Over the past year or two, a common question we’ve received from the Vimeo developer community has been, “When are you going to offer an OpenAPI specification?” That day has arrived.
An OpenAPI specification for the Vimeo API. Contribute to vimeo/openapi development by creating an account on GitHub.
Migrating an API of our scale to a specification format certainly wasn’t an easy task, so how did we get here?
Evolving our API design process
Two years ago at Vimeo, we decided to migrate our API design process from GitHub tickets and Google Docs to API Blueprint. Adopting API Blueprint enabled teams within Vimeo who weren’t familiar with API design to pick up how to model API resources easily. It also enabled the API team to review them quickly and use these specifications as a… blueprint… for asserting that the end result matched the anticipated result.
Getting to that point was a problem, however, because we didn’t have API Blueprint specs yet, and we had no way of constructing them. And as much as I love doing remedial tasks while watching 80’s slashers, there’s no way I was going to manually build and continuously update these.
We did, however, have a small internal library called Docparser. Docparser was a small DSL that enabled us to write API documentation as code comment annotations within our codebase, convert that into an array, and render it back out on our developer reference pages. It wasn’t without its problems, though.
Nobody knew how it worked, since it had been built years before and mostly forgotten about, and usage throughout our codebase was spotty at best. New API endpoints and features weren’t even being documented anymore (because nobody knew how to), we had no way to version changes between versions, and documentation we did have on our developer site was sorted by how its filename was located within our codebase. Hope you like having to spend time hunting around a navbar to find what you’re looking for!
Not to mention that we had zero documentation for what we returned in the API.
A straight-up horror show. 😱
So I sat down one late afternoon and started writing unit tests. Dang, this endpoint is missing a label! How could we be so careless? Let’s add some validation. Ah, rats, we need to return a different response on this endpoint for a newer API version, let’s add a new annotation for that. Oh, right, we don’t have any way to document API response schemas, we should probably have that. We also need the ability to compile API Blueprint files, imma do that too.
Next thing I realized was that I had completely rewritten the library. So we decided to open-source it. Say hello to Mill.
Mill, like its predecessor Docparser, is a PHP library (we’re a PHP shop after all) that enables us to annotate our API codebase with comments that can then be compiled into a machine-readable collection (and then further translated into other formats).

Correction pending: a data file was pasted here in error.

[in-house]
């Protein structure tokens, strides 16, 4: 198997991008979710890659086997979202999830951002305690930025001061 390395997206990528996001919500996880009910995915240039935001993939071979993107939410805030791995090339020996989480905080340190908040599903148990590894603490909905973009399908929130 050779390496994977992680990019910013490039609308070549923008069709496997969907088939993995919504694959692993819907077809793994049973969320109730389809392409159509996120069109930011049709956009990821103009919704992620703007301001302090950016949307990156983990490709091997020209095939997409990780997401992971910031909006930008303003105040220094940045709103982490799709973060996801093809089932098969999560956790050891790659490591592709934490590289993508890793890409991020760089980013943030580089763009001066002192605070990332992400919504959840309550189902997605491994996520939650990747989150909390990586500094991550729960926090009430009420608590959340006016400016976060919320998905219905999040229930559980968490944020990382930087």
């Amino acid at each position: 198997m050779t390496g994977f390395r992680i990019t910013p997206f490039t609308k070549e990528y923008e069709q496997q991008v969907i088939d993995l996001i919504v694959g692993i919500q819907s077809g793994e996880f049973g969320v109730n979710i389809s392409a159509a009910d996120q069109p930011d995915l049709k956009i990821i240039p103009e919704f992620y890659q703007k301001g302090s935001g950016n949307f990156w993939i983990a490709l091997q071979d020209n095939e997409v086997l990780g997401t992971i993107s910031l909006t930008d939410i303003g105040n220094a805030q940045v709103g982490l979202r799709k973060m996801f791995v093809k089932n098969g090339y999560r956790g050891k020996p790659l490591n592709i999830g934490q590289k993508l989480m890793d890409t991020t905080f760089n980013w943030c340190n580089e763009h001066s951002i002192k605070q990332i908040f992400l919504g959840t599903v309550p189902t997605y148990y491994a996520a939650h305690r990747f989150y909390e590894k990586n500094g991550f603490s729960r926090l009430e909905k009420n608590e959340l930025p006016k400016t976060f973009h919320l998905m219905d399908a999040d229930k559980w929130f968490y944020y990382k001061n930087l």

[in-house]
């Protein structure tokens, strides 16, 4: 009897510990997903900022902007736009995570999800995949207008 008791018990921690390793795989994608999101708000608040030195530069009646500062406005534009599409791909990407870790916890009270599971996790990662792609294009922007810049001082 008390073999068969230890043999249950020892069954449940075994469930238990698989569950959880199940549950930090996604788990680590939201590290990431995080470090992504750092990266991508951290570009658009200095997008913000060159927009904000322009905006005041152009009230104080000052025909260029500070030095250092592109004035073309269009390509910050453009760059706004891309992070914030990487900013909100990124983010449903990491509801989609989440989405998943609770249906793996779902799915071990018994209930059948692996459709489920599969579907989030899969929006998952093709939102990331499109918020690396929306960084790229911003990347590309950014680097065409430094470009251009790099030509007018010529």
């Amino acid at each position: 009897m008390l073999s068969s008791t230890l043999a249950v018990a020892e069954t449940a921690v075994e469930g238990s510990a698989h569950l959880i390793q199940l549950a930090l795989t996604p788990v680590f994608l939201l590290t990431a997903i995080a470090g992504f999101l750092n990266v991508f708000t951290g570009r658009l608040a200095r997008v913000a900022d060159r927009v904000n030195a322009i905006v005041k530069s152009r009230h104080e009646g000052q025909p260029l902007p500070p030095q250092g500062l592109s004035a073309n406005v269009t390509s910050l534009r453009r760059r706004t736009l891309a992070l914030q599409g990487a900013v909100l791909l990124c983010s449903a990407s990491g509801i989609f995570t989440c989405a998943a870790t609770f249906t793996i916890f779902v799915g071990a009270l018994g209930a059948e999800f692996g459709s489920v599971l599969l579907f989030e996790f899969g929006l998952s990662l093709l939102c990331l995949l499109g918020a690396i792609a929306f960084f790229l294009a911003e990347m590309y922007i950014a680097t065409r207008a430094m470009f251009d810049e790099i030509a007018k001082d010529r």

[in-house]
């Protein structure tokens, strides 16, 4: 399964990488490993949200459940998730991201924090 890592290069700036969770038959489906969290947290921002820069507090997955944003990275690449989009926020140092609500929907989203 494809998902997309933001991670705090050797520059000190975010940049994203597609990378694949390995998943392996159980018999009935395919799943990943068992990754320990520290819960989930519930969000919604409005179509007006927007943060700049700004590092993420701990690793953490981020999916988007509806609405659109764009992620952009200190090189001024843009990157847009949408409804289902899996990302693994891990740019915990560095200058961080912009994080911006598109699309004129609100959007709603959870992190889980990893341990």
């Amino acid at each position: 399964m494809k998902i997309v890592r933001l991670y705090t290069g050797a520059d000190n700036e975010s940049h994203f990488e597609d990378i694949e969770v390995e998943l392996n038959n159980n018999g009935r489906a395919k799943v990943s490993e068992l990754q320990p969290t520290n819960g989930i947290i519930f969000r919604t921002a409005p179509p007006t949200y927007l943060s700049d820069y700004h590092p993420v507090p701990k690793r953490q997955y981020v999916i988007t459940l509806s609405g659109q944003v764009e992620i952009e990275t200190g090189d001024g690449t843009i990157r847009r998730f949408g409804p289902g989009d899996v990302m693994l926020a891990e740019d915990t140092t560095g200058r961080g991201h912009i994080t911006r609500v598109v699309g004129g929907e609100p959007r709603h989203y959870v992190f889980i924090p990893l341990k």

Here we’re documenting our
/users/:id endpoints, and the schema that it returns. It can definitely, and does, get complicated from here, but this is a very simple example. From here we can run a single command,
./vendor/bin/mill compile — format=apiblueprint specs/, to generate an API Blueprint specification for each version of our API.
And since Mill has full knowledge of our entire API, it can also do rad things like generating automatic changelogs, which you can see at https://developer.vimeo.com/api/changelog.
While our annotations are plentiful, they aren’t the source of truth for the API, and they’re maintained separately from the rest of our application business logic.
Around the time we were wrapping up integrating API Blueprint into our API design process, Swagger had been adopted by the OpenAPI Initiative, and work on specification version 3.0.0 was in full swing. Now that Mill was compiling our documentation into API Blueprint specifications, OpenAPI was picking up steam in the API world, and we had internal teams looking to build tooling with it, we decided that it was time to join the party. The hard work had already been completed on our end. We just needed to build a new compiler.
Since completing OpenAPI compilation support in Mill back in June, various teams at Vimeo have been slowly adopting it: our front end team has been working on a TypeScript library to do build-time validation according to what we return in the API, our Android team has been rebuilding our Android SDK in Kotlin using OpenAPI-generated models, and we’ve fully rebuilt our entire API reference documentation and playground to be powered by it.
Now it’s your turn to build something cool.
Supporting OpenAPI, and building Mill, has been a huge passion project of mine since joining the team, and I’d like to extend an amount of gratitude to the rest of the API team for the countless (large) pull requests, and the Engineering organization on a whole for having to learn and relearn, and relearn, some documentation syntaxes as we grow our documenting capabilities. Thank you for your patience over the past two years.
I am elated, and relieved, to be finally releasing this to the greater development community.
You can access our OpenAPI specification either by going to https://github.com/vimeo/openapi or by accessing
https://api.vimeo.com/?openapi=1 with a valid API access token.